Why Are Some People Emotional When Others Aren't? Science Says It Has To Do With The Physical Makeup Of Our Brains
You've probably known since around kindergarten (if not earlier) that some people are just more emotional than others. It's not just a gender thing, either — there's always a weepy boy and that stone-faced girl. New research suggests that emotional people's brains are physically different than more "rational" people's brains, and that how much empathy you experience is largely a function of how many cells you have in certain brain areas. So tender-hearted citizens of the world take note, maybe those feels aren't really your fault after all.
Researchers at Monash University used a sophisticated technique called voxel-based morphometry (VBM) to study the grey matter density of 176 participants' brains. They also gave the participants tests to evaluate their "affective empathy" and "cognitive empathy." Though both of these traits are called "empathy," "affective empathy" refers to emotional stuff like crying at a fearful scene, and "cognitive empathy" is about thinking things through rationally for or with other people instead of just emoting towards them.
As the researchers conclude in their study published in NeuroImage, participants with higher scores on affective empathy had more dense spots in the middles of their brains, whereas participants with higher scores for cognitive empathy had dense spots where the two halves of their brains connect. This means that these different styles of empathizing are not merely chosen on the fly by thinkers, or are the product of the scenarios under consideration, but are partly a reflection on what brain the person brought to the situation in the first place.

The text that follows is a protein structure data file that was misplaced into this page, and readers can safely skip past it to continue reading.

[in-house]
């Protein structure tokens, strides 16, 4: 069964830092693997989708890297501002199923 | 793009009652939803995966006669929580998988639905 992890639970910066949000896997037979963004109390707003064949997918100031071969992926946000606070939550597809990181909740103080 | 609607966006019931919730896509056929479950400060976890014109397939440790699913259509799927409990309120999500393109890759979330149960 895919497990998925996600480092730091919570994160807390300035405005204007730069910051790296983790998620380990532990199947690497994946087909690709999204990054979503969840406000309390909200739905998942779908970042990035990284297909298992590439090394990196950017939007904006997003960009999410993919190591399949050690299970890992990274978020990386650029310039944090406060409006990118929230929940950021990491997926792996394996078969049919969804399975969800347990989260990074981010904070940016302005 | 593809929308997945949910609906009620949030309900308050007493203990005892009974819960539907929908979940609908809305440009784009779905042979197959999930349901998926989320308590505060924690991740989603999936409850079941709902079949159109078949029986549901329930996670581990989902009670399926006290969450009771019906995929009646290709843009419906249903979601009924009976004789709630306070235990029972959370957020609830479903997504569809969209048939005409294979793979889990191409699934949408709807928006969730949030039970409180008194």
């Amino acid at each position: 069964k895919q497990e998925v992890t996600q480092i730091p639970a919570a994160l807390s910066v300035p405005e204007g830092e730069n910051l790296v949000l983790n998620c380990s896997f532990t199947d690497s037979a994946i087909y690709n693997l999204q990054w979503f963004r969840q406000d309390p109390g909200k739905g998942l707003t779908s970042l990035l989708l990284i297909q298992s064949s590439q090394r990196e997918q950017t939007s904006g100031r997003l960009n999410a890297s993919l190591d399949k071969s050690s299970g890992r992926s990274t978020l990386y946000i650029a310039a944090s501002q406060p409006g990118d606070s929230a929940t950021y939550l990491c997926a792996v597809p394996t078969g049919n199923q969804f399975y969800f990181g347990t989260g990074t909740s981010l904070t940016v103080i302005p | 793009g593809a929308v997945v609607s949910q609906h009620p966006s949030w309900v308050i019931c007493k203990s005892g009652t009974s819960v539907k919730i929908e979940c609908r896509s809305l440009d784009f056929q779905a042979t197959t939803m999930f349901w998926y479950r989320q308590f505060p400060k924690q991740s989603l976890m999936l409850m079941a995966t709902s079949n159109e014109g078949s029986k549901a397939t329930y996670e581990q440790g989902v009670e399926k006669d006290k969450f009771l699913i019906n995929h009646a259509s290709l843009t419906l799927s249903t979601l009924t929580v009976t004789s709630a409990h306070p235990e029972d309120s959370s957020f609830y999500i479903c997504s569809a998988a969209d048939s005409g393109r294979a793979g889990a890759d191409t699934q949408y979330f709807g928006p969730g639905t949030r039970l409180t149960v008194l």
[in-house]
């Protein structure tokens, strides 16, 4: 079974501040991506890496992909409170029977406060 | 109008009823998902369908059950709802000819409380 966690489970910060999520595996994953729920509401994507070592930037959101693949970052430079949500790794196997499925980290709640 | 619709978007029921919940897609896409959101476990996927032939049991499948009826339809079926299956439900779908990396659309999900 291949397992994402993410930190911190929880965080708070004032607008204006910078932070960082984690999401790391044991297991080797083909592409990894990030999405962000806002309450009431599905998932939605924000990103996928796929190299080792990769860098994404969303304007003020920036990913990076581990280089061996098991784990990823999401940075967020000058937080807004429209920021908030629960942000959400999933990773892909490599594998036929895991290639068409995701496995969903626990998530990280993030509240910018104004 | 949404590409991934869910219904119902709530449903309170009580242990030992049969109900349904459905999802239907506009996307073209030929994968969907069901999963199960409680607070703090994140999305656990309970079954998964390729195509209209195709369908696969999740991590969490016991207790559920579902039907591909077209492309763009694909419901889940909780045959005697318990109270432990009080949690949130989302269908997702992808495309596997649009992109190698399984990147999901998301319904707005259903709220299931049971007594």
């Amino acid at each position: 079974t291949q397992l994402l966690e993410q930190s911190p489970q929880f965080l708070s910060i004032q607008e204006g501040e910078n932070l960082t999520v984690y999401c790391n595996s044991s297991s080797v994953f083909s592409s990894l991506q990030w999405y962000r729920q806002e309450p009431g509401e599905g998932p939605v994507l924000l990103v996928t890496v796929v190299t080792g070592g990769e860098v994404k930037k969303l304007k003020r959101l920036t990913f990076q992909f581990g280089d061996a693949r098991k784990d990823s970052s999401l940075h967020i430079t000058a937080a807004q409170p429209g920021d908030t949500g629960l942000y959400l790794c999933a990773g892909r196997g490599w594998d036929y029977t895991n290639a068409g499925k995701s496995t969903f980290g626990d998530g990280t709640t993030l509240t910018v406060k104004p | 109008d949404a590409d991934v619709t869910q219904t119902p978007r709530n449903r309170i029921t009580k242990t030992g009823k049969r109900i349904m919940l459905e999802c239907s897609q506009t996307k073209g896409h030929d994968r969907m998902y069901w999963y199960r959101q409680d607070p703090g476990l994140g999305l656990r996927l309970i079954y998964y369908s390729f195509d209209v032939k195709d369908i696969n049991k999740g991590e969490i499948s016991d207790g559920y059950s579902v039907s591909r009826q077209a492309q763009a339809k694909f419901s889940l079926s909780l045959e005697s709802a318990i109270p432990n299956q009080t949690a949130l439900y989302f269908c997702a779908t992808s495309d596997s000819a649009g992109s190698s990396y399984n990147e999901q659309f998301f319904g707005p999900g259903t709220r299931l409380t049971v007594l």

In the extreme, we see that people with autism have different-looking brains too, as evidenced by prior research. Since autism is characterized by difficulty in empathizing with other people, it's not very surprising that physical differences would show up in the brains of people with lower-level reduced empathy. Sociopaths have distinct brains and different patterns of empathy as well; they seem to be able to shift in and out of an empathizing state at will (empathizing when it's useful, but refraining when it's not).
If these individual differences in empathy and showing resulting emotions — both normal and abnormal — are rooted in biological structures, they may be more difficult to overcome than if empathy is learned. However, it is also possible that social learning and education partially caused the various dense spots in the participants' brains in the first place. Since our brains are so incredibly adaptable, further research is required to figure out whether we can change the dense spots and, by extension, our empathy patterns over time, or whether we're stuck with the ones we've got forever.